One of the points we offered in our post about MBA recruiting a few months ago was about how much money you made pre-MBA. This relates to a question we got some time back, that some others of you may be interested in learning about too:
Hello! I’ve been wondering why schools ask for salary information from every employer listed in apps. Current employer, I understand helps the school determine the delta between pre and post MBA and measure immediate “value”. Since schools ask for more than just current info, I’m curious if it’s a metric they use to evaluate performance or something similar.
I’ve Googled it, and while I usually believe everything I read on the internet, opinions are all over the place on this one.
Any insight? Thanks!
That’s an awesome question, BSer!
Premium content starts here…
Premium content ends. Not yet a blahg member? Buy access to all the snark here!
A lot of this comes down to how the specific elements of your profile come together, and we can’t issue definitive statements sight-unseen (the Comprehensive Profile Review is ideal for that level of detailed discussion though!). That’s probably also why this BSer who sent the question in saw so many conflicting ideas — plus, this is one area that many schools’ policies are under review right now, and the way individual admissions reviewers will react to one level of financial success compared to another might be very different this year than before.
It’s another one of those topics where we have to say, Yes! Because everything counts in MBA admissions.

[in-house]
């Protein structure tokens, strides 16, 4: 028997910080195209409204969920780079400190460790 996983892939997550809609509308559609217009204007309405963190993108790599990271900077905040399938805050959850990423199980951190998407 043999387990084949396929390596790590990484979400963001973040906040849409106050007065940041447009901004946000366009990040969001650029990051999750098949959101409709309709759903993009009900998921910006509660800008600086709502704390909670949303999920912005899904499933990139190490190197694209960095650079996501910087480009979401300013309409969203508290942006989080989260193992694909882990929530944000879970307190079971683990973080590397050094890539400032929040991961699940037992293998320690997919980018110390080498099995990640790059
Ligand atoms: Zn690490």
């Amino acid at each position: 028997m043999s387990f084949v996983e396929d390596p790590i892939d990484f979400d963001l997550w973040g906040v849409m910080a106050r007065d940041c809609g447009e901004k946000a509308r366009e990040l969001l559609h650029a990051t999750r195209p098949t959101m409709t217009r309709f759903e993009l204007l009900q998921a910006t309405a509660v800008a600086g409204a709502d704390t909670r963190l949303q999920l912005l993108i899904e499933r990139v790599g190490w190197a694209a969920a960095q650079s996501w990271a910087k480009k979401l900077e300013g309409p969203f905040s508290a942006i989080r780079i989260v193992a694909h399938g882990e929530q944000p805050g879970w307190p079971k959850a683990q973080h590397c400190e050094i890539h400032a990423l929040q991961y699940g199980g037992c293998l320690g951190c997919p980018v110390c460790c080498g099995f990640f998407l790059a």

Since the schools don’t give feedback on rejected applicants — and even if they did, it’s highly unlikely they would ever admit publicly that they turned someone down because they don’t make enough money — then it’s impossible to know for sure what the reason is behind an individual application decision. However, if you’re sitting here feeling the sting of rejection in Round 1, we can totally help with an unbiased objective assessment of the factors that may have played a part. Our Post-Mortem Rejected App Analysis gives insights into where an app may not have come through on its full potential — which can help you regroup if you have your eye on Round 2 deadlines next.
If you’re sitting here thinking, “Getting rejected for making too much money is a problem I would not mind having!” then we understand! These are edge cases, for sure.
Most apps get rejected for far simpler issues, such as unclear career goals, or essays that don’t stand out because the answers were too basic or even nondescript. It’s how the collection of application assets comes together into a whole.
If you’re feeling nervous about how your Round 2 apps may fare in light of what happened in Round 1, we’re here to help! There’s even time to go through the entire process for the Complete Essay Package if you get started now!
Update! We talk about “Can you be TOO OLD to make it into an MBA program?” here!